Pom Poko, Blu-ray (1994/2015)

Pom Poko, Blu-ray (1994/2015)

Director & Writer: Isao Takahata
Voice actors: Jonathan Taylor Thomas, Clancy Brown, J.K. Simmons, Tress MacNeille
Studio: Studio Ghibli/ Walt Disney Home Ent. 120348 [2/3/15] (2 discs)
Video: 1.85:1 for 16:9 1080p HD color\
Audio: English DTS-HD MA stereo, DD 2.0
Subtitles: English, French
Dubbed: French, Japanese
Extras: Original Japanese Storyboards, Original Japanese Trailers, Previews
Length: 119 min.
Rating: ****

This is not only a terrific Blu-ray restoration, as all of the Studio Ghibli/Disney efforts have been, but also a fantastic English dubbing, with a high quality translation and voices that really seem to fit the animated images on the screen as well as their mouth movements. Those who are into Japanese folklore might enjoy it more than the rest of us.

In Japanese folklore, certain cats, foxes and raccoons are shapeshifting tricksters who can look like we expect when humans are around but also can transform themselves into warriors, ghosts, pots, you name it, if wanting to scare the humans. The story is basically the old one about these creatures being driven from their homes by the actions of the humans of putting in new developments and apartments. They react by launching first a Monster Parade to scare the humans, and then they do actual battle with them. Unfortunately the head of the local theme park takes credit for the Monster Parade, when it was all the work of the transforming raccoons.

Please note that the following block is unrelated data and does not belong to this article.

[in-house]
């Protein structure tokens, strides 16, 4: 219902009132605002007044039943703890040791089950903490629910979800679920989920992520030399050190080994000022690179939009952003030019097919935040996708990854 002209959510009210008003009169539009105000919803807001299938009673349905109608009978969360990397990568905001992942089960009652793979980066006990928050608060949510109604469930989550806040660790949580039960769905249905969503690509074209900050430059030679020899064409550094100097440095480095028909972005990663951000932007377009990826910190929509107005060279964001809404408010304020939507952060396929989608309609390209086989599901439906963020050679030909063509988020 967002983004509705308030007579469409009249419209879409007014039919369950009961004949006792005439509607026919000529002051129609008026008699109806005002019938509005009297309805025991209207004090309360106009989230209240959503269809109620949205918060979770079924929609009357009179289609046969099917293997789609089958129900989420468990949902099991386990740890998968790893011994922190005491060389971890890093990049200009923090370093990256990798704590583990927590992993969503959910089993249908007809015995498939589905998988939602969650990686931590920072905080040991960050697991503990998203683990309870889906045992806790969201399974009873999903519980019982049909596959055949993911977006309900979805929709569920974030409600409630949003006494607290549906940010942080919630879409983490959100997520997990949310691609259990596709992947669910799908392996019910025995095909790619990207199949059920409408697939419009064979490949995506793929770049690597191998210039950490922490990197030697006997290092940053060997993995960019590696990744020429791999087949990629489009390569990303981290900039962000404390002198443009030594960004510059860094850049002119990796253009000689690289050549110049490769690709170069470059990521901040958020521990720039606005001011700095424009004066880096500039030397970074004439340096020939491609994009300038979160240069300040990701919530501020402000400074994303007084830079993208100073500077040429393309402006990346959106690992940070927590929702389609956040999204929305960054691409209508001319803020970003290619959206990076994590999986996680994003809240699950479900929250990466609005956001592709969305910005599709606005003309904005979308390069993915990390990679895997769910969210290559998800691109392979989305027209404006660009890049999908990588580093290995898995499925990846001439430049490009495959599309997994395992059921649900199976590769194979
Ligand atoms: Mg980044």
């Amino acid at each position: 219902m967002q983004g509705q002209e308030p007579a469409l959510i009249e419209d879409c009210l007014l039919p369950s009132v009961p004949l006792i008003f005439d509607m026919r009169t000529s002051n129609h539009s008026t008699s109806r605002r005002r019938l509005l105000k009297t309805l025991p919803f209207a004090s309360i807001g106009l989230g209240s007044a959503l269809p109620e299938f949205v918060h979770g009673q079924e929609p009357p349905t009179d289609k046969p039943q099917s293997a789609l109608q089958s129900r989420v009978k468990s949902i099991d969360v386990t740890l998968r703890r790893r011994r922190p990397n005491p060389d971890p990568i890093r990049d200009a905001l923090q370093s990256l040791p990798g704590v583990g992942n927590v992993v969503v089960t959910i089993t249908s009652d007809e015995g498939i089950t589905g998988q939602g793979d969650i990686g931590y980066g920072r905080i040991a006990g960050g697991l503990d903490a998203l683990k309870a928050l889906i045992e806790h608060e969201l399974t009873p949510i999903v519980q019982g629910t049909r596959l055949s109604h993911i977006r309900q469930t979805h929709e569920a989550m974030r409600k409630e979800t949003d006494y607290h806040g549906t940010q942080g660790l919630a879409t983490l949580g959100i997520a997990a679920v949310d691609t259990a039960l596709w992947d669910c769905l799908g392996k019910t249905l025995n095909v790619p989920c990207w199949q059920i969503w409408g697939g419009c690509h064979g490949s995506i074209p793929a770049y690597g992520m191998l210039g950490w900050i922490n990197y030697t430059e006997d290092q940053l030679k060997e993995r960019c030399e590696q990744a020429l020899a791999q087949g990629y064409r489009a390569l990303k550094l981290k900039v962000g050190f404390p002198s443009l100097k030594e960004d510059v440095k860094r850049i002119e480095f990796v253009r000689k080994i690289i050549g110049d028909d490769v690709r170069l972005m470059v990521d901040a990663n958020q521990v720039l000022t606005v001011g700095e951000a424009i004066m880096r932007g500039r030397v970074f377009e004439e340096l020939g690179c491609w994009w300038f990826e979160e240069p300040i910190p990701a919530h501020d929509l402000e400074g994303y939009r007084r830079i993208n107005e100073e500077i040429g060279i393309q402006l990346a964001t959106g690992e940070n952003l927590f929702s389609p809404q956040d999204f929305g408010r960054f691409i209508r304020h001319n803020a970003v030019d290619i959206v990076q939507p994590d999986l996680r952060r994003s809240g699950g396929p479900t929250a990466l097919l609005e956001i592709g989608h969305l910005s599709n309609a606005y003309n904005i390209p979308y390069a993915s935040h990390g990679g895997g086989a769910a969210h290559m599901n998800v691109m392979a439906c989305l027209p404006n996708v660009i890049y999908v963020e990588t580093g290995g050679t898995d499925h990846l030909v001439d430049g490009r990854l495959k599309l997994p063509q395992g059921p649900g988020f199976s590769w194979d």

There’s much discussion in reviews about the many uses of the raccoons’ testicles as weapons (Disney calls them a “pouch” but that’s not really accurate). You wouldn’t see raccoons run over by cars or transforming themselves into demons in a typical Disney cartoon, but it’s nice they have released this Blu-ray.

The director of this one previously did the touchingly emotional Grave of the Fireflies, and does a fine job of telling the story of the raccoon’s efforts to exist alongside the humans. When the raccoons are partying (which they love to do) they often look like the Care Bears. There are some beautiful images, and the lovely backgrounds and various characters are up to the usual Studio Ghibli standards.  It’s certainly not like most animated family films – you should be aware of that from the start. There’s even supposed to be one scene (which I must have missed) where there’s cameo appearances by Porco Rosso, Kiki and Totoro. Don’t know why they didn’t mix the original soundtrack to 5.1 surround while they were at it.

—John Sunier

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